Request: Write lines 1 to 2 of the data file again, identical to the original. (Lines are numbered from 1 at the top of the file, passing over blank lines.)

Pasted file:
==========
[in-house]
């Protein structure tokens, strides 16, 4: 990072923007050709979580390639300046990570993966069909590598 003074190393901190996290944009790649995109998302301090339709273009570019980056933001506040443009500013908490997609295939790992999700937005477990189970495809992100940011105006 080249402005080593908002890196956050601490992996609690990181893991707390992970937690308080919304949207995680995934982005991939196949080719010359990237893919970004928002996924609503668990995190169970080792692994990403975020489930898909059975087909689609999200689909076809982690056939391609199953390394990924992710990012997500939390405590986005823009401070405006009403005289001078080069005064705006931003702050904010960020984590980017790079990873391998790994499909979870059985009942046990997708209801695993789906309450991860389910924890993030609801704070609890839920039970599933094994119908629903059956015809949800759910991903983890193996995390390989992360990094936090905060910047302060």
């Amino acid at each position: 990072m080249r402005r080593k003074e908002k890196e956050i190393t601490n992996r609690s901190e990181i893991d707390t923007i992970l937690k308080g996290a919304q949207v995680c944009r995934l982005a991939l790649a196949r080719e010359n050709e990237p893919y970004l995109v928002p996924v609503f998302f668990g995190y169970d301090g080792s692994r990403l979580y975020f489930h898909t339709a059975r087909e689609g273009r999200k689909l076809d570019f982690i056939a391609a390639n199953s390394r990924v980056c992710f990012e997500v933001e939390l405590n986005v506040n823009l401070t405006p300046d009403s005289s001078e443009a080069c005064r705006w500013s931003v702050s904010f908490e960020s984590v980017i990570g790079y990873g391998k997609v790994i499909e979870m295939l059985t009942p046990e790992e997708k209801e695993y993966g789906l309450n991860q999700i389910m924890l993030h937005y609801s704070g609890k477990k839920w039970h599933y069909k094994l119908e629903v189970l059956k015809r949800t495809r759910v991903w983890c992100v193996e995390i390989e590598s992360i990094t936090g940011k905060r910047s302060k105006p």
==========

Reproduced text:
[in-house]
């Protein structure tokens, strides 16, 4: 990072923007050709979580390639300046990570993966069909590598 003074190393901190996290944009790649995109998302301090339709273009570019980056933001506040443009500013908490997609295939790992999700937005477990189970495809992100940011105006 080249402005080593908002890196956050601490992996609690990181893991707390992970937690308080919304949207995680995934982005991939196949080719010359990237893919970004928002996924609503668990995190169970080792692994990403975020489930898909059975087909689609999200689909076809982690056939391609199953390394990924992710990012997500939390405590986005823009401070405006009403005289001078080069005064705006931003702050904010960020984590980017790079990873391998790994499909979870059985009942046990997708209801695993789906309450991860389910924890993030609801704070609890839920039970599933094994119908629903059956015809949800759910991903983890193996995390390989992360990094936090905060910047302060």